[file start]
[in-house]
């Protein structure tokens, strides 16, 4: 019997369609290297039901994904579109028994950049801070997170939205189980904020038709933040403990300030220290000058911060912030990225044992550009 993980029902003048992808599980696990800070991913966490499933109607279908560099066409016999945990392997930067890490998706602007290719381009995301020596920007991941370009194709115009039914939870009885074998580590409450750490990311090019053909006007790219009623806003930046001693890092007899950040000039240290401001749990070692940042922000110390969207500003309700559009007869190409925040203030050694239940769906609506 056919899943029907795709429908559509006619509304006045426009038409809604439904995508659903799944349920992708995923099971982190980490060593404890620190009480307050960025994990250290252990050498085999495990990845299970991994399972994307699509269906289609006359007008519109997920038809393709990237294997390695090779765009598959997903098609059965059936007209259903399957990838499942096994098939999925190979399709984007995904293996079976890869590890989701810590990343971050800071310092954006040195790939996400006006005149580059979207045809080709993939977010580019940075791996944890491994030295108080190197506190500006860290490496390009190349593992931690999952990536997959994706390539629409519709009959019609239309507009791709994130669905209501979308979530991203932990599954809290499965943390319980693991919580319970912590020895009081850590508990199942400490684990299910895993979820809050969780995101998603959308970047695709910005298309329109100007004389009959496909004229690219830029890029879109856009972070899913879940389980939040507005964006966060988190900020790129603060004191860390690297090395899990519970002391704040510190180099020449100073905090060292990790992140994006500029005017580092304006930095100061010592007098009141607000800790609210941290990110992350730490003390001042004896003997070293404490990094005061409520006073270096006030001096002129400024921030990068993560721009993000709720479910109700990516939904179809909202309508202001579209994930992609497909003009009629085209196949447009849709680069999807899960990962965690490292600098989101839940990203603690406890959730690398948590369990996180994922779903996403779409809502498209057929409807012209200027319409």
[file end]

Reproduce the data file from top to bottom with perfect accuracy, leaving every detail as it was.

[in-house]
């Protein structure tokens, strides 16, 4: 019997369609290297039901994904579109028994950049801070997170939205189980904020038709933040403990300030220290000058911060912030990225044992550009 993980029902003048992808599980696990800070991913966490499933109607279908560099066409016999945990392997930067890490998706602007290719381009995301020596920007991941370009194709115009039914939870009885074998580590409450750490990311090019053909006007790219009623806003930046001693890092007899950040000039240290401001749990070692940042922000110390969207500003309700559009007869190409925040203030050694239940769906609506 056919899943029907795709429908559509006619509304006045426009038409809604439904995508659903799944349920992708995923099971982190980490060593404890620190009480307050960025994990250290252990050498085999495990990845299970991994399972994307699509269906289609006359007008519109997920038809393709990237294997390695090779765009598959997903098609059965059936007209259903399957990838499942096994098939999925190979399709984007995904293996079976890869590890989701810590990343971050800071310092954006040195790939996400006006005149580059979207045809080709993939977010580019940075791996944890491994030295108080190197506190500006860290490496390009190349593992931690999952990536997959994706390539629409519709009959019609239309507009791709994130669905209501979308979530991203932990599954809290499965943390319980693991919580319970912590020895009081850590508990199942400490684990299910895993979820809050969780995101998603959308970047695709910005298309329109100007004389009959496909004229690219830029890029879109856009972070899913879940389980939040507005964006966060988190900020790129603060004191860390690297090395899990519970002391704040510190180099020449100073905090060292990790992140994006500029005017580092304006930095100061010592007098009141607000800790609210941290990110992350730490003390001042004896003997070293404490990094005061409520006073270096006030001096002129400024921030990068993560721009993000709720479910109700990516939904179809909202309508202001579209994930992609497909003009009629085209196949447009849709680069999807899960990962965690490292600098989101839940990203603690406890959730690398948590369990996180994922779903996403779409809502498209057929409807012209200027319409």